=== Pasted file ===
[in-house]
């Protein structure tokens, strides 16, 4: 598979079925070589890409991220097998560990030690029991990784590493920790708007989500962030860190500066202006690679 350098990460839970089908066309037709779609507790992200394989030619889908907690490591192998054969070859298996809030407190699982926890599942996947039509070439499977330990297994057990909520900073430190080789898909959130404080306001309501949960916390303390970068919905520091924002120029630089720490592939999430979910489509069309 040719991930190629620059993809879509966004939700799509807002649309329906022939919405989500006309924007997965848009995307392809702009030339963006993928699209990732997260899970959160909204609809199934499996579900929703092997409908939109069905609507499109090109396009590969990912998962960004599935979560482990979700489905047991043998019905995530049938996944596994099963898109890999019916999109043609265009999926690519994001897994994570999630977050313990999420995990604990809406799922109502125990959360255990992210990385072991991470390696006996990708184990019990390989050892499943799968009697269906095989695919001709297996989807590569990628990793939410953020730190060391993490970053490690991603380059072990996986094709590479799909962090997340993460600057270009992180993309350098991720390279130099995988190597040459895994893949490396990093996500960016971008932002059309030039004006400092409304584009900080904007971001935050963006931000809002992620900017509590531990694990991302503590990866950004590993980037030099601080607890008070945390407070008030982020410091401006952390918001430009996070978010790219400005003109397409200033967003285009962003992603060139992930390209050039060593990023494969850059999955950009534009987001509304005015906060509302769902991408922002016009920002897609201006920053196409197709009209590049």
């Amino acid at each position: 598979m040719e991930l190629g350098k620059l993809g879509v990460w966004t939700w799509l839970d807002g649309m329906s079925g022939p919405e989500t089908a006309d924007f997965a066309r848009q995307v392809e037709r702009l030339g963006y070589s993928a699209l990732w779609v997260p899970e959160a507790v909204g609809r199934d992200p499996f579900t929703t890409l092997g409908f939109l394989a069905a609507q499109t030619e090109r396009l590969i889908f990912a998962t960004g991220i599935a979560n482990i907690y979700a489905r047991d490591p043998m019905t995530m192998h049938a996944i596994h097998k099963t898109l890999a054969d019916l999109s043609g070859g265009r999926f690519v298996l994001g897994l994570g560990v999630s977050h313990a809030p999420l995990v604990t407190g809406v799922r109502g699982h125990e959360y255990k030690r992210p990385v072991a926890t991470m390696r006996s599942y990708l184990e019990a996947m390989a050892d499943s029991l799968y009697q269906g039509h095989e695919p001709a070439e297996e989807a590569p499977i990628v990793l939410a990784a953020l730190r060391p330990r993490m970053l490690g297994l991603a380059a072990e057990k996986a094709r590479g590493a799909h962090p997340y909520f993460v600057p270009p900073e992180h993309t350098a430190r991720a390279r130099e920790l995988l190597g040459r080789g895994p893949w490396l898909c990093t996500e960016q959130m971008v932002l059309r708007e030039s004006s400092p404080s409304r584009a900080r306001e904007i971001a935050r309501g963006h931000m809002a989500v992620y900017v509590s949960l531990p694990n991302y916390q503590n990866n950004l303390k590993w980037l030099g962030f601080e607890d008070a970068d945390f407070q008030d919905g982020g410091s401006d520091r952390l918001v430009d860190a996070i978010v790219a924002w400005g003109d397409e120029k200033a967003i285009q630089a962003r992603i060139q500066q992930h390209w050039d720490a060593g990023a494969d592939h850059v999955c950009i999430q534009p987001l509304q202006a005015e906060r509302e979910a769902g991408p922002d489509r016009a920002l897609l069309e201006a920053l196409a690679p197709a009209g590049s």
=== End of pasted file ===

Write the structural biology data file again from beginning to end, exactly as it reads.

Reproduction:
[in-house]
């Protein structure tokens, strides 16, 4: 598979079925070589890409991220097998560990030690029991990784590493920790708007989500962030860190500066202006690679 350098990460839970089908066309037709779609507790992200394989030619889908907690490591192998054969070859298996809030407190699982926890599942996947039509070439499977330990297994057990909520900073430190080789898909959130404080306001309501949960916390303390970068919905520091924002120029630089720490592939999430979910489509069309 040719991930190629620059993809879509966004939700799509807002649309329906022939919405989500006309924007997965848009995307392809702009030339963006993928699209990732997260899970959160909204609809199934499996579900929703092997409908939109069905609507499109090109396009590969990912998962960004599935979560482990979700489905047991043998019905995530049938996944596994099963898109890999019916999109043609265009999926690519994001897994994570999630977050313990999420995990604990809406799922109502125990959360255990992210990385072991991470390696006996990708184990019990390989050892499943799968009697269906095989695919001709297996989807590569990628990793939410953020730190060391993490970053490690991603380059072990996986094709590479799909962090997340993460600057270009992180993309350098991720390279130099995988190597040459895994893949490396990093996500960016971008932002059309030039004006400092409304584009900080904007971001935050963006931000809002992620900017509590531990694990991302503590990866950004590993980037030099601080607890008070945390407070008030982020410091401006952390918001430009996070978010790219400005003109397409200033967003285009962003992603060139992930390209050039060593990023494969850059999955950009534009987001509304005015906060509302769902991408922002016009920002897609201006920053196409197709009209590049």
């Amino acid at each position: 598979m040719e991930l190629g350098k620059l993809g879509v990460w966004t939700w799509l839970d807002g649309m329906s079925g022939p919405e989500t089908a006309d924007f997965a066309r848009q995307v392809e037709r702009l030339g963006y070589s993928a699209l990732w779609v997260p899970e959160a507790v909204g609809r199934d992200p499996f579900t929703t890409l092997g409908f939109l394989a069905a609507q499109t030619e090109r396009l590969i889908f990912a998962t960004g991220i599935a979560n482990i907690y979700a489905r047991d490591p043998m019905t995530m192998h049938a996944i596994h097998k099963t898109l890999a054969d019916l999109s043609g070859g265009r999926f690519v298996l994001g897994l994570g560990v999630s977050h313990a809030p999420l995990v604990t407190g809406v799922r109502g699982h125990e959360y255990k030690r992210p990385v072991a926890t991470m390696r006996s599942y990708l184990e019990a996947m390989a050892d499943s029991l799968y009697q269906g039509h095989e695919p001709a070439e297996e989807a590569p499977i990628v990793l939410a990784a953020l730190r060391p330990r993490m970053l490690g297994l991603a380059a072990e057990k996986a094709r590479g590493a799909h962090p997340y909520f993460v600057p270009p900073e992180h993309t350098a430190r991720a390279r130099e920790l995988l190597g040459r080789g895994p893949w490396l898909c990093t996500e960016q959130m971008v932002l059309r708007e030039s004006s400092p404080s409304r584009a900080r306001e904007i971001a935050r309501g963006h931000m809002a989500v992620y900017v509590s949960l531990p694990n991302y916390q503590n990866n950004l303390k590993w980037l030099g962030f601080e607890d008070a970068d945390f407070q008030d919905g982020g410091s401006d520091r952390l918001v430009d860190a996070i978010v790219a924002w400005g003109d397409e120029k200033a967003i285009q630089a962003r992603i060139q500066q992930h390209w050039d720490a060593g990023a494969d592939h850059v999955c950009i999430q534009p987001l509304q202006a005015e906060r509302e979910a769902g991408p922002d489509r016009a920002l897609l069309e201006a920053l196409a690679p197709a009209g590049s």